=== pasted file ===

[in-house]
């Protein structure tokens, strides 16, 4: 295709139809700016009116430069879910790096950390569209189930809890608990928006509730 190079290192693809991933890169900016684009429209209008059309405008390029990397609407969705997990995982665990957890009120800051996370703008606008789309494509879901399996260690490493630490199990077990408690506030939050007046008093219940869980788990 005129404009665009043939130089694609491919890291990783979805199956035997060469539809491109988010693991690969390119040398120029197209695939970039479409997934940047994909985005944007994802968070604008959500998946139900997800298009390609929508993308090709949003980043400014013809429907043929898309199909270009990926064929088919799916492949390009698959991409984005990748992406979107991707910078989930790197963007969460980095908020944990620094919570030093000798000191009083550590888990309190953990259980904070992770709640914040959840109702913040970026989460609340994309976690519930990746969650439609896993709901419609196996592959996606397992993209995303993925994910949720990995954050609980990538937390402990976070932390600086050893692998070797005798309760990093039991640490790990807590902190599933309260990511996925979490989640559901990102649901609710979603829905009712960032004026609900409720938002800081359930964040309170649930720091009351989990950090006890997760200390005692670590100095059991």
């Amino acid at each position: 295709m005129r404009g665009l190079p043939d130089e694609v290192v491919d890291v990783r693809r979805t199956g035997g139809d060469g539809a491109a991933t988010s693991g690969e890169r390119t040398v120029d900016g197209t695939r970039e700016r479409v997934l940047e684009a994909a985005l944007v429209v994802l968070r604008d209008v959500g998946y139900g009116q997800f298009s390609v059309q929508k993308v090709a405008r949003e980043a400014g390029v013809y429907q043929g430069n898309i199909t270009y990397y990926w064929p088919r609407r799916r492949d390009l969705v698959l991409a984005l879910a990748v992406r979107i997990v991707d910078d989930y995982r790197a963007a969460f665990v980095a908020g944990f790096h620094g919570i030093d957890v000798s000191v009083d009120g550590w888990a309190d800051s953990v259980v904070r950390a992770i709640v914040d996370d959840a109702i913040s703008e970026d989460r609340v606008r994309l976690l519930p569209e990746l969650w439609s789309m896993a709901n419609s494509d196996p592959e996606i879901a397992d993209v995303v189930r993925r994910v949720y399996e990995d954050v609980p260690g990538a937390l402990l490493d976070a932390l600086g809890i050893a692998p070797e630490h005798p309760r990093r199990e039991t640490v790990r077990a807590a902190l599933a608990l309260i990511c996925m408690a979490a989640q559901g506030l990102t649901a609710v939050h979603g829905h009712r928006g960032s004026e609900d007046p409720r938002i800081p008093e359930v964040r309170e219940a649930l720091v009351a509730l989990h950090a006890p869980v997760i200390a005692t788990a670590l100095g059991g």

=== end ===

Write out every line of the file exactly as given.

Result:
[in-house]
């Protein structure tokens, strides 16, 4: 295709139809700016009116430069879910790096950390569209189930809890608990928006509730 190079290192693809991933890169900016684009429209209008059309405008390029990397609407969705997990995982665990957890009120800051996370703008606008789309494509879901399996260690490493630490199990077990408690506030939050007046008093219940869980788990 005129404009665009043939130089694609491919890291990783979805199956035997060469539809491109988010693991690969390119040398120029197209695939970039479409997934940047994909985005944007994802968070604008959500998946139900997800298009390609929508993308090709949003980043400014013809429907043929898309199909270009990926064929088919799916492949390009698959991409984005990748992406979107991707910078989930790197963007969460980095908020944990620094919570030093000798000191009083550590888990309190953990259980904070992770709640914040959840109702913040970026989460609340994309976690519930990746969650439609896993709901419609196996592959996606397992993209995303993925994910949720990995954050609980990538937390402990976070932390600086050893692998070797005798309760990093039991640490790990807590902190599933309260990511996925979490989640559901990102649901609710979603829905009712960032004026609900409720938002800081359930964040309170649930720091009351989990950090006890997760200390005692670590100095059991």
């Amino acid at each position: 295709m005129r404009g665009l190079p043939d130089e694609v290192v491919d890291v990783r693809r979805t199956g035997g139809d060469g539809a491109a991933t988010s693991g690969e890169r390119t040398v120029d900016g197209t695939r970039e700016r479409v997934l940047e684009a994909a985005l944007v429209v994802l968070r604008d209008v959500g998946y139900g009116q997800f298009s390609v059309q929508k993308v090709a405008r949003e980043a400014g390029v013809y429907q043929g430069n898309i199909t270009y990397y990926w064929p088919r609407r799916r492949d390009l969705v698959l991409a984005l879910a990748v992406r979107i997990v991707d910078d989930y995982r790197a963007a969460f665990v980095a908020g944990f790096h620094g919570i030093d957890v000798s000191v009083d009120g550590w888990a309190d800051s953990v259980v904070r950390a992770i709640v914040d996370d959840a109702i913040s703008e970026d989460r609340v606008r994309l976690l519930p569209e990746l969650w439609s789309m896993a709901n419609s494509d196996p592959e996606i879901a397992d993209v995303v189930r993925r994910v949720y399996e990995d954050v609980p260690g990538a937390l402990l490493d976070a932390l600086g809890i050893a692998p070797e630490h005798p309760r990093r199990e039991t640490v790990r077990a807590a902190l599933a608990l309260i990511c996925m408690a979490a989640q559901g506030l990102t649901a609710v939050h979603g829905h009712r928006g960032s004026e609900d007046p409720r938002i800081p008093e359930v964040r309170e219940a649930l720091v009351a509730l989990h950090a006890p869980v997760i200390a005692t788990a670590l100095g059991g």